stage1, tests, and landing pads


Since the last month or so, stage1 tests (make check-stage1) don’t work. The shallow cause is @alexcrichton’s PR 27176, which changed the behaviour of -Z no-landing-pads.

Landing pads are required to clean resources owned by the current process on unwinding. Programs that run multiple tasks in a single process and desire high availability require it to limit the effect of logic errors.

rustc, like many programs, is neither of these, and does not need that sort of cleanup. Landing pads have a compile-time, and potentionally a run-time, cost, which were once measured to be about 20% in total in the case of rustc. Therefore, it is desirable to compile it without landing pads. Currently, stage2, the final compilation output product, is compiled with them, but as an optimization stage1 does not use them.

However, rustc uses panics as part of its error handling mechanism - both to bail out of nested code, e.g. in the case of trait overflow while evaluating built-in kinds (while this is suboptimal, avoiding it in this case would significantly complicate the compiler), as well as to handle internal compiler errors which are unfortunately all too common.

Rust’s native reaction to panics is to print an ugly message to stderr and unwind. This is not desirable at least in rustc’s case, so it disables the ugly message and catches the panic, and then exits, potentiality after displaying a nicer message if there was an ICE. Obviously, leaking the stack is irrelevant here.

The problematic patch had made unwinding crash when used on a program compiled without landing pads. This change is probably for the better, as it makes programs compiled without landing pads not depend on unwinding in any way. Unfortunately, it makes rustc crash after it reports a fatal error, which breaks the tests on stage1, and requires compiling stage2 to run them. This can be easily fixed by not trying to unwind, see e.g. PR 28206 by yours truly.

@alexcrichton prefers to enable landing pads on stage1. His position isn’t clear to me and I would like for him to clarify it.

An additional, but small, issue is that libtest, and compiletest which depends on it, use panics to handle test failures. Until this is changed, they must always be compiled with landing pads enabled. This does not seem to be a point of significant interest.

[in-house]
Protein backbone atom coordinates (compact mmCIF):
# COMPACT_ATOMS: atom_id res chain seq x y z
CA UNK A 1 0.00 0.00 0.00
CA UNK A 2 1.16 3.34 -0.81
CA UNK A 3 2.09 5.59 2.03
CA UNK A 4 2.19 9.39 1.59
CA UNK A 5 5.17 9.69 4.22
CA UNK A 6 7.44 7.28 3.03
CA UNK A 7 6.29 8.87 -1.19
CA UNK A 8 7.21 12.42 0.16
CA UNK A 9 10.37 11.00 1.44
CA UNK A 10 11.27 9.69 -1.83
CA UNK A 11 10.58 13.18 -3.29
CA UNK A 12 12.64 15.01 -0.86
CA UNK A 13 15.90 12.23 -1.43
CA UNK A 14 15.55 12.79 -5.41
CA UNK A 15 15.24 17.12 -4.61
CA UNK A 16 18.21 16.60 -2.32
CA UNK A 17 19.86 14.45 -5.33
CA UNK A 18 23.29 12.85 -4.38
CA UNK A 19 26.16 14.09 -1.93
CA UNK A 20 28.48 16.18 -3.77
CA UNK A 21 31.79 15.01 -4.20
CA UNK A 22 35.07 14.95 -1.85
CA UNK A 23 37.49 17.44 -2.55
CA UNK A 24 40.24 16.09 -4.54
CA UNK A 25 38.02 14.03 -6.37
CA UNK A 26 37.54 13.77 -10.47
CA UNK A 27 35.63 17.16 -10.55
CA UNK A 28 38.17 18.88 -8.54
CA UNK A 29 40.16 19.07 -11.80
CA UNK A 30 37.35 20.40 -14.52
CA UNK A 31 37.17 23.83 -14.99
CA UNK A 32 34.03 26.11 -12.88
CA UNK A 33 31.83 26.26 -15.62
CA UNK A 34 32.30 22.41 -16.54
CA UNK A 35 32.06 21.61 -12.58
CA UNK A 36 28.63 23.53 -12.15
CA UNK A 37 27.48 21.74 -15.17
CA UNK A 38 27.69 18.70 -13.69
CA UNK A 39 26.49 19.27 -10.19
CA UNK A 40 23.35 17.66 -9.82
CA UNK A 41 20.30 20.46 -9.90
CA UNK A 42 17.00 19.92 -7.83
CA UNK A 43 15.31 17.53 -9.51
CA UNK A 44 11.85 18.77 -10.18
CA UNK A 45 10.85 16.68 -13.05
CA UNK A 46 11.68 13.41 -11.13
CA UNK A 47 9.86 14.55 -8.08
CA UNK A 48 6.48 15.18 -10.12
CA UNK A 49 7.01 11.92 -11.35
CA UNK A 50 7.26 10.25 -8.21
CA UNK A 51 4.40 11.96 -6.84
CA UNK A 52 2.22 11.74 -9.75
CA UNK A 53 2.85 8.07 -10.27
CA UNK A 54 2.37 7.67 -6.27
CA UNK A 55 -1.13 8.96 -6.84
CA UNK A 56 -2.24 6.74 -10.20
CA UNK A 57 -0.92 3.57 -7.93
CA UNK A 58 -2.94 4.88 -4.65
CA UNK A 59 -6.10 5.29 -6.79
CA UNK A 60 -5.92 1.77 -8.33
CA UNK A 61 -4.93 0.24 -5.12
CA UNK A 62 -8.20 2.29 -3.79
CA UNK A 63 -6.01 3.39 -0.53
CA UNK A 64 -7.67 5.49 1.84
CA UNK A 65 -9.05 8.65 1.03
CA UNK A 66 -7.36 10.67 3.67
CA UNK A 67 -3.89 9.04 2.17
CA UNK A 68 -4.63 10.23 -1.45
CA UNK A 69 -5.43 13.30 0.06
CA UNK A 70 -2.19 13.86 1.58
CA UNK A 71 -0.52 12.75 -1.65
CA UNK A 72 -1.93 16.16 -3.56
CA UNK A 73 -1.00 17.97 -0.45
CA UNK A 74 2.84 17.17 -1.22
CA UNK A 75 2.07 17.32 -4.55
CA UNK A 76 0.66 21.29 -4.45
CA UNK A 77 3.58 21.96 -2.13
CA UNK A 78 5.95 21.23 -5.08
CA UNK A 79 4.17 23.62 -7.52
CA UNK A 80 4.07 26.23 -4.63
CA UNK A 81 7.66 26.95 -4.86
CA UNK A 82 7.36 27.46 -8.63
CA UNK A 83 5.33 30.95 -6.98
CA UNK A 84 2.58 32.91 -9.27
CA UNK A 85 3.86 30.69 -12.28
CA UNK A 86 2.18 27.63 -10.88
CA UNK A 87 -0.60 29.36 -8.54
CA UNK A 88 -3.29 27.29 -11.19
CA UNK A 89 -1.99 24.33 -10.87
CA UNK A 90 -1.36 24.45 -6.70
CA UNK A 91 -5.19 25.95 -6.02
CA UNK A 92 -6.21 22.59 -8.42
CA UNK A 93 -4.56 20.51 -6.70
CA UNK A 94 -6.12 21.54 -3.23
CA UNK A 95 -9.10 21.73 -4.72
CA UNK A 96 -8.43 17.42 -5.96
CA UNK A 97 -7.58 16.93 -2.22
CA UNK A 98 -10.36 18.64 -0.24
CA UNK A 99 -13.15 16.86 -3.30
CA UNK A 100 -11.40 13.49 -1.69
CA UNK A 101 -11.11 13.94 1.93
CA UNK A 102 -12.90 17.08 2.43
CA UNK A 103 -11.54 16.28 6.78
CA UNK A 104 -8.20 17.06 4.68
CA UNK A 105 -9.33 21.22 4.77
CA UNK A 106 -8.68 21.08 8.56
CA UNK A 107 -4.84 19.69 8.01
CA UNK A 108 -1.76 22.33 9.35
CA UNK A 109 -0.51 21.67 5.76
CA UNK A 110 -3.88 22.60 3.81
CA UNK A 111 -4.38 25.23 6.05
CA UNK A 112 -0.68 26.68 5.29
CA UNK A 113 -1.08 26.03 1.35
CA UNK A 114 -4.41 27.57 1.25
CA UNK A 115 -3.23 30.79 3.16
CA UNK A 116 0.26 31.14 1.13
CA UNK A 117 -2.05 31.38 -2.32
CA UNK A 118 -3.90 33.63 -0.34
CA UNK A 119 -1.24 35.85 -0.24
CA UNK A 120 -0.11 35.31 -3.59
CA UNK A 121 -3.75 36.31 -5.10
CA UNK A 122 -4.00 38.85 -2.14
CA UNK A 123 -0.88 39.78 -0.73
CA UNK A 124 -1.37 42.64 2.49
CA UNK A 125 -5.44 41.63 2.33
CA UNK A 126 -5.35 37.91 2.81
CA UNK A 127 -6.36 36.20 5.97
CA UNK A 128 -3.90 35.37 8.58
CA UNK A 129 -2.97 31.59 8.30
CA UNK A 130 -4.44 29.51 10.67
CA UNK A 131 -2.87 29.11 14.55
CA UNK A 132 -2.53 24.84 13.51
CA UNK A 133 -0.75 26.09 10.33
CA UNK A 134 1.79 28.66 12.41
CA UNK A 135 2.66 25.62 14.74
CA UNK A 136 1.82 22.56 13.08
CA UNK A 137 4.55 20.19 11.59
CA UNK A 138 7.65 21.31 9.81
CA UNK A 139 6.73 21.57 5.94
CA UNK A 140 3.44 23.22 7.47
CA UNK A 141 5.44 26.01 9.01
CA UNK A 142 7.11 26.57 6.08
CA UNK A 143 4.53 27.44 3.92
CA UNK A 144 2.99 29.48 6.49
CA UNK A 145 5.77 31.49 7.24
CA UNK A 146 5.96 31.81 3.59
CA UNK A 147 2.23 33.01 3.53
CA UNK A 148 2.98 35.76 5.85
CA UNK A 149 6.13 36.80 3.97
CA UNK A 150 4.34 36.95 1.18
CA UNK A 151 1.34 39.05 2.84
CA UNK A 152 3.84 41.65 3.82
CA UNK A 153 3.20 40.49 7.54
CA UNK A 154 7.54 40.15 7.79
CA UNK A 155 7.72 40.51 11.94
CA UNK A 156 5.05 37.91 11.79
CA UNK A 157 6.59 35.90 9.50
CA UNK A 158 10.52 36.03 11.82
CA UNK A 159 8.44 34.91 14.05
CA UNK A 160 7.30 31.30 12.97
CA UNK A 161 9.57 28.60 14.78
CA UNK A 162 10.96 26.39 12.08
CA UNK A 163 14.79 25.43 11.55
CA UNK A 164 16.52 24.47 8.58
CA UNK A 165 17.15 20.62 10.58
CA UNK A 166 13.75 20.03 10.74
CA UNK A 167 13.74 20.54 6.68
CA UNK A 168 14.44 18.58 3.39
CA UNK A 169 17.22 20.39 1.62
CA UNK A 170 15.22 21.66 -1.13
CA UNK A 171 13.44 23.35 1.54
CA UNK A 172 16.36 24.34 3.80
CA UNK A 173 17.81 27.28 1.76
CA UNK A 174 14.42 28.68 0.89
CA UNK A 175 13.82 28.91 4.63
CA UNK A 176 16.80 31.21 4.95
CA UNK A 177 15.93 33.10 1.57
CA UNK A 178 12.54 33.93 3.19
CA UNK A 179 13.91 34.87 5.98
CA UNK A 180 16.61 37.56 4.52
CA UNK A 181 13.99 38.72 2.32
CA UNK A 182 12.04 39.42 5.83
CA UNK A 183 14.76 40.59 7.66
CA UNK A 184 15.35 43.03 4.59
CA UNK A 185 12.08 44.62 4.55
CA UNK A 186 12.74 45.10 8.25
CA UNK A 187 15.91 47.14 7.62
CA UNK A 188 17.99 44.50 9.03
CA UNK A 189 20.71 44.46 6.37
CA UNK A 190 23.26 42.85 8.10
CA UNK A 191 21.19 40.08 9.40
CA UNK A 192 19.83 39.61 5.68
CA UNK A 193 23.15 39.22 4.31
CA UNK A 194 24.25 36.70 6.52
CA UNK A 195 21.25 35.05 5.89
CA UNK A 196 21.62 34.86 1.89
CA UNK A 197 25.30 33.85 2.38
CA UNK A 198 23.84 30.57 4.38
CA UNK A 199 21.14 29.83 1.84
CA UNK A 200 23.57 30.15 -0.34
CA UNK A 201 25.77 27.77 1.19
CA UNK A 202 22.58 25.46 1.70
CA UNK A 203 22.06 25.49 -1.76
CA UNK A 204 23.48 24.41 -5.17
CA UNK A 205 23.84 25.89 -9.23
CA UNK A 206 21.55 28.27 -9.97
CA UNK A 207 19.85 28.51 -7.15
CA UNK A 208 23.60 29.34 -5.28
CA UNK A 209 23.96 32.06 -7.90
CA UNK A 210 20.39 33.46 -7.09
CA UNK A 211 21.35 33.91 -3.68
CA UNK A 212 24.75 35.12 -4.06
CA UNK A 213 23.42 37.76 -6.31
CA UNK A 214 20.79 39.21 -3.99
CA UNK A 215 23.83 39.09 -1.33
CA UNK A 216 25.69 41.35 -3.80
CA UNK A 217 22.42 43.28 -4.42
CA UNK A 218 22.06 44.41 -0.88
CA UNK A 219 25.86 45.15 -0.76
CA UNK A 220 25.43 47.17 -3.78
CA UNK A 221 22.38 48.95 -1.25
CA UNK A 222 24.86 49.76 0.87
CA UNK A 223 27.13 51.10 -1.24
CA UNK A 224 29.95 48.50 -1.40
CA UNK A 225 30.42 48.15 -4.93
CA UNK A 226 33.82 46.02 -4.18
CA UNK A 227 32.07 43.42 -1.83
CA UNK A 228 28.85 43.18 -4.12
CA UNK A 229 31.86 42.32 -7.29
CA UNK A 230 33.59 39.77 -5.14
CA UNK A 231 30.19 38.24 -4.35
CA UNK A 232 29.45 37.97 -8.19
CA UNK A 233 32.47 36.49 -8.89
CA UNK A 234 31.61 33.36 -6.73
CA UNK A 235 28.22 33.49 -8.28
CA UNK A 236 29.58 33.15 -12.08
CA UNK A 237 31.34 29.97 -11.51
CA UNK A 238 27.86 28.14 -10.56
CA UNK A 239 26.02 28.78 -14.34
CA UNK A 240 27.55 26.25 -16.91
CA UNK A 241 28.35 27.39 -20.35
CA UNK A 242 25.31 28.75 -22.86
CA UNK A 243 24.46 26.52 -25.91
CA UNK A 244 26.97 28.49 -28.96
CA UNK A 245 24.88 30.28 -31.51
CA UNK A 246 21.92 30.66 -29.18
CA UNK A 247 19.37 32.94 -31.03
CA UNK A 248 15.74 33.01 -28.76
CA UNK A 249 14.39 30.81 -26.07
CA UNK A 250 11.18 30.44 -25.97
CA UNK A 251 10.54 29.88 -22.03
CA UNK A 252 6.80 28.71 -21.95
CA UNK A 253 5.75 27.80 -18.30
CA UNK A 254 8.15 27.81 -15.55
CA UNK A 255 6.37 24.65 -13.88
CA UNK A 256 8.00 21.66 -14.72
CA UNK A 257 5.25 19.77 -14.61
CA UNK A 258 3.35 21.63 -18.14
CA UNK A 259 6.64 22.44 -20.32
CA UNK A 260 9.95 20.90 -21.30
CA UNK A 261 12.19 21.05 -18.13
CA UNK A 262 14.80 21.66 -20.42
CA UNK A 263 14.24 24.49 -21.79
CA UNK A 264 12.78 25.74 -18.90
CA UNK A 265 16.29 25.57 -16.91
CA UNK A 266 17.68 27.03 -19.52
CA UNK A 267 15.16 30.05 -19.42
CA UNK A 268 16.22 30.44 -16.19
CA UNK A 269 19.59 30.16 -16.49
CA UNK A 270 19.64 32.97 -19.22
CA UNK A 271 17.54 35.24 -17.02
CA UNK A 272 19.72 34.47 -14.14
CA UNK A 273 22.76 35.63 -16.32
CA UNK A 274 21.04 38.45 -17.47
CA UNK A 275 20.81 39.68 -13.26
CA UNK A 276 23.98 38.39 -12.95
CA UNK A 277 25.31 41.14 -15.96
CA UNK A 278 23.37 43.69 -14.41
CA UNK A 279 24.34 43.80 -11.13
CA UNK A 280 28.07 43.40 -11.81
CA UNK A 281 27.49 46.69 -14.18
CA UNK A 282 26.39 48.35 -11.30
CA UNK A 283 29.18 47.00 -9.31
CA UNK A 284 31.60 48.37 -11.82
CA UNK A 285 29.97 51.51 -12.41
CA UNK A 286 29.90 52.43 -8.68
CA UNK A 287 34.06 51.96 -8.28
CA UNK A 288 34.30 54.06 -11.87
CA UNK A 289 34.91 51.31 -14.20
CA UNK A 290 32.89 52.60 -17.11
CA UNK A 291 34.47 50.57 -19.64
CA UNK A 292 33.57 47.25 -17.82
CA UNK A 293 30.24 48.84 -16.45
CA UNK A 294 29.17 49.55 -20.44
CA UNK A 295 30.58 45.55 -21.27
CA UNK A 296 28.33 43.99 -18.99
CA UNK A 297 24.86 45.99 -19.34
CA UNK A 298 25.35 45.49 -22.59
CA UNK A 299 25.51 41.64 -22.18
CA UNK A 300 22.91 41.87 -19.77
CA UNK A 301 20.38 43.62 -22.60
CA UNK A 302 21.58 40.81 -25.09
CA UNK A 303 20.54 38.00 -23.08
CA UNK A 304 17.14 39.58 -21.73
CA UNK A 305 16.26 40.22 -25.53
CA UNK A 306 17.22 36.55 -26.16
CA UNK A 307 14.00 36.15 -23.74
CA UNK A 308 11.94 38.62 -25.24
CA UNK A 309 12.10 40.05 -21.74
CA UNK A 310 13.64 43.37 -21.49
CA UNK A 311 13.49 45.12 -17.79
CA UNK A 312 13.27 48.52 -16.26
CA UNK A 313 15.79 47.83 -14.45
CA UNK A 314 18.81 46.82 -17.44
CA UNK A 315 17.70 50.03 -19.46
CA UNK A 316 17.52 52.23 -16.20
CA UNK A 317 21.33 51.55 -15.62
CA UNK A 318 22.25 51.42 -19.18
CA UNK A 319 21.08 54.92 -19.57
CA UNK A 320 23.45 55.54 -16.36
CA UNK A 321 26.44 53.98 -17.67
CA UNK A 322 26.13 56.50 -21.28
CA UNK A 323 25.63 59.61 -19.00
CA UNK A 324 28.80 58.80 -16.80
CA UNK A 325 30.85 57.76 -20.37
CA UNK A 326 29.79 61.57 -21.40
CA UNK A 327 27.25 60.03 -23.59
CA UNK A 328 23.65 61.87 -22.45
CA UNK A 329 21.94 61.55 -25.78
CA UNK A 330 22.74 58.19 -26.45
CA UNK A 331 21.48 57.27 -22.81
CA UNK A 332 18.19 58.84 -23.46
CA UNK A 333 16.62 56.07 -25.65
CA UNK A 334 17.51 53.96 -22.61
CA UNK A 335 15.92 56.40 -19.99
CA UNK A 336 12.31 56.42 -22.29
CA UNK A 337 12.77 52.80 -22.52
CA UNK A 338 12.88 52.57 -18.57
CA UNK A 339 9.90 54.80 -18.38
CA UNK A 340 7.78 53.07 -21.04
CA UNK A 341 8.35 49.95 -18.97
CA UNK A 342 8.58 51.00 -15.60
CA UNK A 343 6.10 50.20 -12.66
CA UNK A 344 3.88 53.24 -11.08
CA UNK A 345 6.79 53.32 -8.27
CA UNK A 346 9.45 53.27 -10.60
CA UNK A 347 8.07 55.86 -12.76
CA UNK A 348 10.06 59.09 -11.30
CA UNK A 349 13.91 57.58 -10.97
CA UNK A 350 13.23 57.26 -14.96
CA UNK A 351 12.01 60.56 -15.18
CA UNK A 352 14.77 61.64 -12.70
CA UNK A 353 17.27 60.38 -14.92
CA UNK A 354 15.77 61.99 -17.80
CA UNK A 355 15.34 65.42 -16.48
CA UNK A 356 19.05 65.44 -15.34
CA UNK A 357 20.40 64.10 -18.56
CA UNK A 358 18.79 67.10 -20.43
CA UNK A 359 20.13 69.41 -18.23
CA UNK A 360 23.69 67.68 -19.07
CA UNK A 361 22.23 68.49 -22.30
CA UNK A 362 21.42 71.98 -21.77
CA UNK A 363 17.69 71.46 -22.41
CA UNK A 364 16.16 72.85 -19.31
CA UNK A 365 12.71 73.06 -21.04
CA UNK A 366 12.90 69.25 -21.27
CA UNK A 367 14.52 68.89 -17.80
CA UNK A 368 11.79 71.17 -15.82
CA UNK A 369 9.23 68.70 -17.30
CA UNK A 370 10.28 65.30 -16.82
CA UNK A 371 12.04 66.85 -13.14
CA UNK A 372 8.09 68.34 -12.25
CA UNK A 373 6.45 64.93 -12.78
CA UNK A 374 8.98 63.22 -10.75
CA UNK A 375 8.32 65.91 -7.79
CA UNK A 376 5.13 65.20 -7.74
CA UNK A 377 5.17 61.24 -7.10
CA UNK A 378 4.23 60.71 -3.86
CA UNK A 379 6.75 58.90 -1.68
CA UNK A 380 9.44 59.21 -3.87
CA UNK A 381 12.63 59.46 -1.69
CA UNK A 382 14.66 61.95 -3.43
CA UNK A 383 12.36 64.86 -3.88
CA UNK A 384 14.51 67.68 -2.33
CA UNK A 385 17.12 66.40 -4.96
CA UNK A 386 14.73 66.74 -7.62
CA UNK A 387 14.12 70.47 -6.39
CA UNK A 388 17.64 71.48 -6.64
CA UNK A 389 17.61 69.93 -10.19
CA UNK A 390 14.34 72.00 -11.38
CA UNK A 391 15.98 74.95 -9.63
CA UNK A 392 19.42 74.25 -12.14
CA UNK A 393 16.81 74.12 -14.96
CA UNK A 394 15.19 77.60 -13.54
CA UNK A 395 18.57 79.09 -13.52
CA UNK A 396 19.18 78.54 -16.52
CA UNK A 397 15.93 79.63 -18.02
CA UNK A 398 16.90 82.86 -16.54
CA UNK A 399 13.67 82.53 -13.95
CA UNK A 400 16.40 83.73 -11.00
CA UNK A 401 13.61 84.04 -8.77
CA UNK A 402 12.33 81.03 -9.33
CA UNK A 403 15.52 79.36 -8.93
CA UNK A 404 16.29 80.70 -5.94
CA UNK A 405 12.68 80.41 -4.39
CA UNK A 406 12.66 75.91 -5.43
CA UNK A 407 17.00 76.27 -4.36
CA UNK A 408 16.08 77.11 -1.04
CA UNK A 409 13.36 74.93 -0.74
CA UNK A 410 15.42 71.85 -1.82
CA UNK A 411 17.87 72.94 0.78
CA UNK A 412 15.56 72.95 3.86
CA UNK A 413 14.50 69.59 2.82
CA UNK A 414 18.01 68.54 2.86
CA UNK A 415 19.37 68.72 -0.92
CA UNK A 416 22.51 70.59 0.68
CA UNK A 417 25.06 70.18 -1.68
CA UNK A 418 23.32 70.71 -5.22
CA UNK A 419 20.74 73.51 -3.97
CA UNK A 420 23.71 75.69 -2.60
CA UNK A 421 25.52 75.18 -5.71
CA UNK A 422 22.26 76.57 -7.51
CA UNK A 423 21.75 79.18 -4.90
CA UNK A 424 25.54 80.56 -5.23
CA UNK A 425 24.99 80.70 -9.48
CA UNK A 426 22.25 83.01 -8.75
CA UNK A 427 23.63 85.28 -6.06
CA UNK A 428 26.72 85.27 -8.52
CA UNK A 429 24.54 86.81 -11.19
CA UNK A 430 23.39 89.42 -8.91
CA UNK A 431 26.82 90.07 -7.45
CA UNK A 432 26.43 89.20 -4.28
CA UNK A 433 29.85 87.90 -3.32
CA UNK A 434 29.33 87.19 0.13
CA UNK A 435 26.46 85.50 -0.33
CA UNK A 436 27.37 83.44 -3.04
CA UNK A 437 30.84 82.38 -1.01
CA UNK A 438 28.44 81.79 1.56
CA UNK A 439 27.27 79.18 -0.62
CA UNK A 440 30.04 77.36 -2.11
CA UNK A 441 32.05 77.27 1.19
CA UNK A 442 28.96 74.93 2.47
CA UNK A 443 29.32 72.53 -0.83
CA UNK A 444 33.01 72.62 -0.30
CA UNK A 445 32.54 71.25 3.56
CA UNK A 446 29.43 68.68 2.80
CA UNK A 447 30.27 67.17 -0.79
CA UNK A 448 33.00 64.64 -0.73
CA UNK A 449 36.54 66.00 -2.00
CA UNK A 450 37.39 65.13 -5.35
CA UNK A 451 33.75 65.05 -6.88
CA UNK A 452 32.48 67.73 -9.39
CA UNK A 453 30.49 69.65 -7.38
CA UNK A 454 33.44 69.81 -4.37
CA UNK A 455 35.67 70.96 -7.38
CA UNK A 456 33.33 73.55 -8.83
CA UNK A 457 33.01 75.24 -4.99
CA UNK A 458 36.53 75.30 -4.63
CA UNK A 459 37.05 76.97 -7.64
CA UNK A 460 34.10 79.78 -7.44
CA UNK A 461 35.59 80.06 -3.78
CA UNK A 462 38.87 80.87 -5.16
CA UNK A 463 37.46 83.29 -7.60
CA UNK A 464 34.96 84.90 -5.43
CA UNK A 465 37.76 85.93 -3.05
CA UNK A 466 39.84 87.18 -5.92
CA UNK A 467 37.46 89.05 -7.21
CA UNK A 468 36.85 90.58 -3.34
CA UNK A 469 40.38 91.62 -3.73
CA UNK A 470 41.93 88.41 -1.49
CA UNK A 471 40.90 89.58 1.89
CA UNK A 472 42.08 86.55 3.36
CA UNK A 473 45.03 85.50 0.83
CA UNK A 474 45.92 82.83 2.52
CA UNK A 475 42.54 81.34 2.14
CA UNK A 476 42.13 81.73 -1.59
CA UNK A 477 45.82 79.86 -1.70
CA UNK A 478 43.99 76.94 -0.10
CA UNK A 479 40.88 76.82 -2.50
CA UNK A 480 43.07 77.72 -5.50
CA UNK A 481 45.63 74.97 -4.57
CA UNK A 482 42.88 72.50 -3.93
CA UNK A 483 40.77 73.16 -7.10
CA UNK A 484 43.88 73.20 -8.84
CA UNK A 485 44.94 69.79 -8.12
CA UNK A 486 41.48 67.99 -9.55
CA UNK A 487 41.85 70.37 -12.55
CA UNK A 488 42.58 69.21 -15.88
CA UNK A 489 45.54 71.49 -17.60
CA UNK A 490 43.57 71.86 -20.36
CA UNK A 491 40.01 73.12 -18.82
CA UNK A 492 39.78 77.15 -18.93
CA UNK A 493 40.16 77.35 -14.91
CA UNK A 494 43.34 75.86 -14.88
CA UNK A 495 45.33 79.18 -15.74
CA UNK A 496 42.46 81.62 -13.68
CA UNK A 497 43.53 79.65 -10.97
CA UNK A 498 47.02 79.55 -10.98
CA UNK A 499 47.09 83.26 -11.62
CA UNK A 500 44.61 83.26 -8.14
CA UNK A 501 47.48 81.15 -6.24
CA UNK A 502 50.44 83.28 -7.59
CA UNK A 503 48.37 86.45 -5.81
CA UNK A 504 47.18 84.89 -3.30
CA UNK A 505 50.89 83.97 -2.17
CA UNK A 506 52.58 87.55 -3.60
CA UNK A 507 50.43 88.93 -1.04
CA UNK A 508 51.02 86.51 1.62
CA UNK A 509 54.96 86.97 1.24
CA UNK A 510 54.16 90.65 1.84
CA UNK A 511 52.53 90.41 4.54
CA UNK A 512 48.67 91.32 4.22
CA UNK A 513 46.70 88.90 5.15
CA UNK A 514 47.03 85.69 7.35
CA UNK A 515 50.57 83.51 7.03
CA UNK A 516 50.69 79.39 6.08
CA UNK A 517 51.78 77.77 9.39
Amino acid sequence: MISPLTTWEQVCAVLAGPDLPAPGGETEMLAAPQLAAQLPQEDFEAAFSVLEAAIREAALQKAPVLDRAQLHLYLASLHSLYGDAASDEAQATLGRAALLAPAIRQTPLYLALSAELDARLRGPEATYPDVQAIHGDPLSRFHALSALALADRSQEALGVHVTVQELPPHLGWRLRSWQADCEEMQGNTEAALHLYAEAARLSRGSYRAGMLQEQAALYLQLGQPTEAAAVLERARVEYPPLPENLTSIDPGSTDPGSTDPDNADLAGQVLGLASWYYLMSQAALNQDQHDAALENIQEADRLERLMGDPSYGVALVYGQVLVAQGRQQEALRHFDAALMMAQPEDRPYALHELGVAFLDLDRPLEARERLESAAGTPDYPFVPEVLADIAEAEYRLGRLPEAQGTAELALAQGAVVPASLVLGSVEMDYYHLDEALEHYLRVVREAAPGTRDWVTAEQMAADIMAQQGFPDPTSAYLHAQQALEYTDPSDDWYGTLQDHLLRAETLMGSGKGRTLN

compile-time costs:

libcore LLVM passes are `3.842` seconds without landing pads, `3.850` with (100.02%)
libstd LLVM passes are `5.777` seconds without landing pads, `6.600` with (114.25%)
libsyntax LLVM passes are `58.734` seconds without landing pads, `71.908` seconds with (122%)
librustc LLVM passes are `107.231` seconds without landing pads, `115.323` with (107.55%)

that’s 7 to 20%

       /        | body-noLP | body-LP | Δ  | trans-noLP | trans-LP | Δ
librustc        |   6.935s  | 6.891s  |-.7%|  14.480    | 14.279   |-1.4%
librustc_trans  |   3.565s  | 3.607s  | 1% |   6.228    | 6.422    | 3%
librustc_typeck |   2.845s  | 2.854s  |0.3%|   5.641    | 5.740    | 1.8%

There does not seem to be a significant effect on compiler runtime



I’m curious how much of that we could always save by checking whether the callee can unwind at all.



Would it be possible to compile libtest/compiletest with landing pads and the rest of the compiler without it?

I haven’t looked into the libtest code too deeply, but it should be possible to rewrite compiletest to handle test failures without panic!().



That’s what we are doing (we use the compiletest from stage2, which is compiled with landing pads). If we start compiling stage2 without landing pads, we would then need another version of libstd with landing pads for check-stage1 to be useful (“stage3” will always be compiled with landing pads, but using it ruins the point of check-stage1).